Creating opportunity while preserving Japanese sewing techniques – State Of Mind –


“Nutte” (pronounced “new-teh”) is derived from the Japanese word “sew”.

State of Mind Founder, Yuhei Ito, created his service Nutte to connect professional Japanese tailors/dressmakers with potential customers, who otherwise wouldn’t have a bigger outlet to display their craftsmanship.  We caught up with Ito-san to talk more about his service and plans for the future.

– Please tell us about your service.

We provide a sharing economy service where we match professional tailors and dressmakers to end users who want to use their services.  End users will usually set a budget first, but we leave it to the professional to decide on the price they will work at.  We basically charge a service fee once the services are completed.

– Why did you you decide to start this service?

I come from a professional sewing background as well and didn’t have a network.  Looking at the sewing industry as a whole in Japan, I saw that a lot of work was being taken away by other countries leaving many professionals in Japan unable to continue their craft.  It is very difficult to find these professionals, since many of them work from home and don’t have a way to advertise their services.  We provide them with a platform to earn an income while facilitating an inheritance of their techniques.

– Please tell us about your background.

I worked as a professional for about 10 years, mainly as a costume maker. I started this company last year in February and before that was self-employed.

– Who are your main competitors?

There is a matching service for sewing factories and apparel makers.  We focus more on net shops or on individuals who want an outlet to put out their work, so our service is a little different in that regard.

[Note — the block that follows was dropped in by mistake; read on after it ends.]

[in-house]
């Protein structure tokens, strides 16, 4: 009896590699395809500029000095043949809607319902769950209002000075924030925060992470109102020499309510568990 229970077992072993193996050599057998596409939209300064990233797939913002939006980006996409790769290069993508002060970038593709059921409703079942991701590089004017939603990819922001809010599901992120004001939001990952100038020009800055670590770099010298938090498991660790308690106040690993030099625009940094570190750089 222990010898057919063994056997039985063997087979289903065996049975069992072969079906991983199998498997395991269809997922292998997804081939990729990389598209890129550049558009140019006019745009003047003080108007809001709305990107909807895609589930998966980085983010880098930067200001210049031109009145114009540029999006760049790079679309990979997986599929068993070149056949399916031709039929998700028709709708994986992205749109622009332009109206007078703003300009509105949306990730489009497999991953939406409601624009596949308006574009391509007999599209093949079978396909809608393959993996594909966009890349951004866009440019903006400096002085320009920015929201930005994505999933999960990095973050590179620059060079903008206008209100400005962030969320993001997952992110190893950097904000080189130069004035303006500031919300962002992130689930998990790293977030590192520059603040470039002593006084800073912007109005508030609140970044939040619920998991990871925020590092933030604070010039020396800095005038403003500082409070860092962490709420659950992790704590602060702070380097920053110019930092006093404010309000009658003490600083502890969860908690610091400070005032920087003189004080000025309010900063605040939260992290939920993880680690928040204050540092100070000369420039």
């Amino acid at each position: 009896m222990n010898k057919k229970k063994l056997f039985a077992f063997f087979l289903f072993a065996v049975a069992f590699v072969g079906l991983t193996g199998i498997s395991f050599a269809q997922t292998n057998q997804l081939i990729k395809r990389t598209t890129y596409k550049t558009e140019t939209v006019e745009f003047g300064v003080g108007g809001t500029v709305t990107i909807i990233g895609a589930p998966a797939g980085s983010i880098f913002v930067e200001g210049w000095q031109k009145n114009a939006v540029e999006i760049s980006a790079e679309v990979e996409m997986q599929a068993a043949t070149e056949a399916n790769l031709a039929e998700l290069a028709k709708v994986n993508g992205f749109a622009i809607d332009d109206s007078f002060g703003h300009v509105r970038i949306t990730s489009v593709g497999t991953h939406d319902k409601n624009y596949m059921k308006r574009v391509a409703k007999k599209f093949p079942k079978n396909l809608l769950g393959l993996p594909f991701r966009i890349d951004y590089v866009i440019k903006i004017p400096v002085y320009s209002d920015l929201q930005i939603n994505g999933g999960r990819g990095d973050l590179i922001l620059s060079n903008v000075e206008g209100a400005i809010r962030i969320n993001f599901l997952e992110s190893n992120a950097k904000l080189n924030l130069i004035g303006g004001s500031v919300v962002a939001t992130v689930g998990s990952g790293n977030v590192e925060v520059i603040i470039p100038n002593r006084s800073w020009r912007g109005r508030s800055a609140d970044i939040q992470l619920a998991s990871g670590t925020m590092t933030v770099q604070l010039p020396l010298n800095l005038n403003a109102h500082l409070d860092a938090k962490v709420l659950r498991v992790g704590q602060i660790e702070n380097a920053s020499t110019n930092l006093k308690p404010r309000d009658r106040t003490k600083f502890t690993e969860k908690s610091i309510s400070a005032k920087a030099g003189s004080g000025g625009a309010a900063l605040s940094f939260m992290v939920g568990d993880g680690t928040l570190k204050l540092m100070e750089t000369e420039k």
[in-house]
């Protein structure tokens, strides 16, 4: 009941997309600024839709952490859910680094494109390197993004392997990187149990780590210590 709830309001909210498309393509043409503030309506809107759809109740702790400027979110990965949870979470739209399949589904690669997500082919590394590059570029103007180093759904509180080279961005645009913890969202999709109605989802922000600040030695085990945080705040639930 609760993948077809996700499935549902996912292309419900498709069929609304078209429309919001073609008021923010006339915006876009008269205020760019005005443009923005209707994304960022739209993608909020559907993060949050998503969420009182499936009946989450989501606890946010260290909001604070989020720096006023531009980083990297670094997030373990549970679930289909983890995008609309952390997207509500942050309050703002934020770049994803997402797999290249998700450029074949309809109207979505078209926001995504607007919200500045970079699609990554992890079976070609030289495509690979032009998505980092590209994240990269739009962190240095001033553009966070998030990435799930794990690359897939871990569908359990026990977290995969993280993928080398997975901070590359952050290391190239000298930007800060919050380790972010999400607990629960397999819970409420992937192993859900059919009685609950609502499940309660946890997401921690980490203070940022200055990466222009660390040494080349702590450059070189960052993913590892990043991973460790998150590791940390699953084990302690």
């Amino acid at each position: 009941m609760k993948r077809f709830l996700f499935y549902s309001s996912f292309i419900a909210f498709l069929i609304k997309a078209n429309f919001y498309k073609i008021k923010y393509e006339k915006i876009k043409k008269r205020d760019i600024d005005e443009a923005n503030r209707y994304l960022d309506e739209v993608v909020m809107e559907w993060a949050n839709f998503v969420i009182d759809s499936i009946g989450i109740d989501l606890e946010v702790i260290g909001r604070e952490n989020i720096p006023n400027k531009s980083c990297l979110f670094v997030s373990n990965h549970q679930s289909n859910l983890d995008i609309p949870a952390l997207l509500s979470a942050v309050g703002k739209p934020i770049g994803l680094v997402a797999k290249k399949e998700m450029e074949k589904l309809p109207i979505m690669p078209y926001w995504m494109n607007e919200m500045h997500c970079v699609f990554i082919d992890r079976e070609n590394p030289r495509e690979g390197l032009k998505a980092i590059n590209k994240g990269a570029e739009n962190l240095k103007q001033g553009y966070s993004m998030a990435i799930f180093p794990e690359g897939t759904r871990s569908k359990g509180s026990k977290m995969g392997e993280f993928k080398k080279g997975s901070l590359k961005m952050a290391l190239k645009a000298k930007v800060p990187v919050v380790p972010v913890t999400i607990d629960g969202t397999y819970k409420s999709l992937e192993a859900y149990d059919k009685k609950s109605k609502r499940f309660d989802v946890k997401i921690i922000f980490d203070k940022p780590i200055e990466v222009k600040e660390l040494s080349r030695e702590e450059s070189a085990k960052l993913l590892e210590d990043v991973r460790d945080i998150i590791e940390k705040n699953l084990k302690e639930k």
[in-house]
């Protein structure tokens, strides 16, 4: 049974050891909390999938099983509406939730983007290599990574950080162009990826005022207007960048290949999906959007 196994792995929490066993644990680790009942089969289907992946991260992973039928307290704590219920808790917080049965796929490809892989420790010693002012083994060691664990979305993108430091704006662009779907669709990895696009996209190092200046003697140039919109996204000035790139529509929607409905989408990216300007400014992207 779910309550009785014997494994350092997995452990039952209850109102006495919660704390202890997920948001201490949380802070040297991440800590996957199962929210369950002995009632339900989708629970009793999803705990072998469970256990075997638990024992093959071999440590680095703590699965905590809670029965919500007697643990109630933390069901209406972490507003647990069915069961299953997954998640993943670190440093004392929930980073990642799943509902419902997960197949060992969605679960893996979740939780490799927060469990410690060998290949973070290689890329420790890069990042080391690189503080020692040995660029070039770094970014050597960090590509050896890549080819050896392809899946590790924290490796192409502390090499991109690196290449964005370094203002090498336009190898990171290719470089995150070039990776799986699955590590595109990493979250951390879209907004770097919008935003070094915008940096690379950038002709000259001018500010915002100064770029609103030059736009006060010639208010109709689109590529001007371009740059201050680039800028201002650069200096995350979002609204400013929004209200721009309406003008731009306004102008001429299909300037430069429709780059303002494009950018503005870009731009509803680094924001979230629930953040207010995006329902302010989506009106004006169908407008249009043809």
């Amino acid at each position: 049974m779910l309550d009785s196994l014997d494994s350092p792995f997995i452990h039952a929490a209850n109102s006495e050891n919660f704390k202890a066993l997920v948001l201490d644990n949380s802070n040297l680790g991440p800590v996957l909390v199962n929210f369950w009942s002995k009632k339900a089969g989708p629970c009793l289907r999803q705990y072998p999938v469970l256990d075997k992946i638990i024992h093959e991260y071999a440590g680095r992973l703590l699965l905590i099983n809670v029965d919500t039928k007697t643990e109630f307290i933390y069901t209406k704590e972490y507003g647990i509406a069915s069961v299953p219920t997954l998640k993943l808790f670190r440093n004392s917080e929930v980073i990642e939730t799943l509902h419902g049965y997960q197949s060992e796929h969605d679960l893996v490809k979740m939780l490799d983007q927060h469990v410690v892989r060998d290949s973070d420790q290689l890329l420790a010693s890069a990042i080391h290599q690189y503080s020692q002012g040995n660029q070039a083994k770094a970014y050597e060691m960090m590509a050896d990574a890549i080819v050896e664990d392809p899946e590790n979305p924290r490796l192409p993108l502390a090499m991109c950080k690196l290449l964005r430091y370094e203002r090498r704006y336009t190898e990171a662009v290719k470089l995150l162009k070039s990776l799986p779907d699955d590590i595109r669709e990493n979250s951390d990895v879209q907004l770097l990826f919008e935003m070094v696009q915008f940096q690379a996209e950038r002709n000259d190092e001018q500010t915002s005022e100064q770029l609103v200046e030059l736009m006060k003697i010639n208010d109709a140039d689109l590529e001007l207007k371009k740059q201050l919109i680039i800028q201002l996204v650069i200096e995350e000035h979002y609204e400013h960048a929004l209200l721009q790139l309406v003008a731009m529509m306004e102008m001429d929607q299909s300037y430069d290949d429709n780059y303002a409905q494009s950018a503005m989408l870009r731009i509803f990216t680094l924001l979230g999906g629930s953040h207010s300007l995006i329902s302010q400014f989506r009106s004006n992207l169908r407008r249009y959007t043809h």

– What are plans for expansion?

Once the sewing side of the business reaches a certain level, we are thinking of expanding into relevant areas, such as cloth and material sales. Though different from sewing, we are also considering dyed clothing as well.  As far as reach, we thinking of expanding our service into Asia.

– What did you do for funding? What kind of investors would you be looking for?

We were financed under a CLO last November, as well as received funding from a VC as well as some angel investors.

Though we are pretty much set for the next year, as a next step, we probably would be looking at entering a leading VC, of course not limited to Japan.  If there is a VC abroad that would like to invest in what we do, we would be more than happy to receive funding.

– What is your daily schedule like?

Of course it depends on the day, but up until this point, I was focusing most of my energy on obtaining funding and wasn’t really in the office for most of the time.  Probably wasn’t until September of this year, that I was finally able to settle down, spending my time mostly in the office in meeting with the different departments in the company.

– Have you participated in any startup events?

Yes, I have participated in IVS (Infinity Ventures Summit).  Last year at IVS, we received second place.

– What app do you use the most?

I tend to use demae-can (online food delivery service) a lot.  I also use Facebook and Twitter but only for viewing.  In the office, we tend to use messenger apps like Slack a lot.

– Do you have any favorite hangout spots?

I really like Double Tall Café in Shibuya.  I recommend the Mexican Salad Bowl and Sweet Chili Potato.

– Who are your influences?

Yohji Yamamoto was the one of the main reasons I decided to get into this industry.  I especially like the way he uses many pieces of cloth to create dresses with a distinct lingering flow from the back.  His style hasn’t changed.

The term “made in Japan” is synonymous with excellent quality and fine detail.  With Japanese craftsmanship held in high regard worldwide, it is refreshing to see services like Nutte providing a platform for individual clothing makers to not only make a living, but to showcase their talent locally and potentially on a global scale.  We are excited to see how Nutte will be used as a catalyst to bring talented Japanese clothing makers out of the woodwork, bringing their beautiful creations to a bigger market.


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